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Win32 program structure

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I was just curious about how those of you who program Win32 apps set up your program structure. Since the windows messages seem to force a huge switch statement in the callback procedure, how to you manage it? I have my own ideas, but I''m curious as to how others keep their code from being one massive switch statement. -Kirk

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There aren''t really all that messages you need to handle, so the idea of there being a "huge" switch statement is kind of off base. You don''t need to handle every message. For most apps, you probably won''t need to handle more than a half-dozen.

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True, but do you handle them within the switch statement or do you pass them off to other functions? For example, do you have an application object (or "game engine" object) on which you call functions in response to the messages?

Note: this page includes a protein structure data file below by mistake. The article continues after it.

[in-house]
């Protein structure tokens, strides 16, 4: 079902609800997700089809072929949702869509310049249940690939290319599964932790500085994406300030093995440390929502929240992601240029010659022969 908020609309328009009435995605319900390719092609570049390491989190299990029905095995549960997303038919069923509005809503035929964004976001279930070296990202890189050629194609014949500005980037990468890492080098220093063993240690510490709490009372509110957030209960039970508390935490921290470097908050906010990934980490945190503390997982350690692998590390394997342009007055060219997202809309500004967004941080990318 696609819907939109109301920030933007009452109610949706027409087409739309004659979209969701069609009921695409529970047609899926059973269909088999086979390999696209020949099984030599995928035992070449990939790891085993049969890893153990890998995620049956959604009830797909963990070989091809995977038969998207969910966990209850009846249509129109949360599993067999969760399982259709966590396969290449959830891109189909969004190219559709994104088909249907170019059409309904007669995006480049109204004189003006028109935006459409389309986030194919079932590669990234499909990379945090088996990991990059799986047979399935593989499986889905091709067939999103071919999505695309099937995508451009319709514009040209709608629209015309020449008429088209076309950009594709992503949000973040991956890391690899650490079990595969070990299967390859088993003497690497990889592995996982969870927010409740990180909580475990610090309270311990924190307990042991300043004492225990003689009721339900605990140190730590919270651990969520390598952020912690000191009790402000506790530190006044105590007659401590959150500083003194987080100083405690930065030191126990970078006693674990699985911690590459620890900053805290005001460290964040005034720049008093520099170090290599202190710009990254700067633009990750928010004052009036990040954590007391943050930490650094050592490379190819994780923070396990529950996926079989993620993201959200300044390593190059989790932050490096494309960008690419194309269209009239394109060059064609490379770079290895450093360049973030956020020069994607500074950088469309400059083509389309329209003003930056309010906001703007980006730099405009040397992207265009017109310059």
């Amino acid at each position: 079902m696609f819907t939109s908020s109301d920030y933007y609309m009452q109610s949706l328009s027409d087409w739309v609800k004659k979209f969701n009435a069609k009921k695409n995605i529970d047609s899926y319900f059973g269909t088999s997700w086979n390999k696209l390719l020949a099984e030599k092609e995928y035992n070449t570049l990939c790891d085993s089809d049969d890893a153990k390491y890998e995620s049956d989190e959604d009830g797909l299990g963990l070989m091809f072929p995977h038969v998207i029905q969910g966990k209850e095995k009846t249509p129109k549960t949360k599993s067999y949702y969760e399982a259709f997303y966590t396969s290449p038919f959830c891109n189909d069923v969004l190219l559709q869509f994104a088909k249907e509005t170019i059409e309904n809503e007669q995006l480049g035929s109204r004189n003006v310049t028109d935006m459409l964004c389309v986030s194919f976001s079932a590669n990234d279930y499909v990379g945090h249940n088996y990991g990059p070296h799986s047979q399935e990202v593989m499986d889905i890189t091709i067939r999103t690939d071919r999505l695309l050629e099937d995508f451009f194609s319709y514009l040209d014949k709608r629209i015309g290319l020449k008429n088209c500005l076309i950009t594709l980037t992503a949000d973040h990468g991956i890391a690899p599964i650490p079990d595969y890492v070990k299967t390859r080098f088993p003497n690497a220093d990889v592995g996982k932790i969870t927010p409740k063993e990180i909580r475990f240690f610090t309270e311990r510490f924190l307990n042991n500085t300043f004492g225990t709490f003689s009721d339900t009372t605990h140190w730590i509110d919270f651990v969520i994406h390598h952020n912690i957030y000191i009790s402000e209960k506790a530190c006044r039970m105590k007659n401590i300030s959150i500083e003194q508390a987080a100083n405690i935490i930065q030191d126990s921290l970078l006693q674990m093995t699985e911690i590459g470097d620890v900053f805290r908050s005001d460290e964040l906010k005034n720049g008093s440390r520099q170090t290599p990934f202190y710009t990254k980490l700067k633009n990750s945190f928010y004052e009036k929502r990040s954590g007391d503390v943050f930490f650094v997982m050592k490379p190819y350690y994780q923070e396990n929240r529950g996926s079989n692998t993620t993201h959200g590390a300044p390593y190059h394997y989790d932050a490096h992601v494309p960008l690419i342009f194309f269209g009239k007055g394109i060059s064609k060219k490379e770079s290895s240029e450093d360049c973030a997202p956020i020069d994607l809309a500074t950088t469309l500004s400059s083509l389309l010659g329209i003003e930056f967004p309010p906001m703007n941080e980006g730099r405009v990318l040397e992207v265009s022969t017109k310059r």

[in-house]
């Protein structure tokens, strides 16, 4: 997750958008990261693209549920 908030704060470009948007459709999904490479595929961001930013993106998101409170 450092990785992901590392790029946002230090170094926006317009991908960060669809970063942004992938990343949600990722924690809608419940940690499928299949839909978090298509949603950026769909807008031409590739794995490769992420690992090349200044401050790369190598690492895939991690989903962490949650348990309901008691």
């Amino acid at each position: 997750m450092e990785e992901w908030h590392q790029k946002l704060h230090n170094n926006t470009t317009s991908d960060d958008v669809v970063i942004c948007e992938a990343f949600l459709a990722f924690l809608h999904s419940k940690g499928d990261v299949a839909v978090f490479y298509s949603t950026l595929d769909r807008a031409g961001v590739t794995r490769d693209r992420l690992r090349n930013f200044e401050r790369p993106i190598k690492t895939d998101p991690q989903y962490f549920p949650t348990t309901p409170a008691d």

-Kirk





[edited by - KirkD on May 30, 2004 11:34:26 AM]

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When making games limit the use of the winproc to catch if the app is losing focus etc.
The game code should not use the windows programming model.
You will want to hide it somewhere and make a call to HandlePlatformDependatStuff() once every iteration of the game loop or something, on windows that function would handle the message pump.

Ofcourse, if you are just beginning, there is nothing wrong with using the winproc and the windowsmodel to make your games.

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Peter,

Thanks for the note. As I mentioned in my last post, I was thinking to make a game object with an interface which would get called by the WinProc when the interesting messages came through.

Your post gives me another idea: make the same game object but rather than WinProc forcing things to be handled, it will adjust various settings within the object. Then, once per game loop, the game object will make the necessary adjustments based on those settings.

The old way would have the game object adjusting itself everytime a windows messages came through. The new idea would set a variety of properties and only make the adjustments once per loop. Does that make sense?

-Kirk

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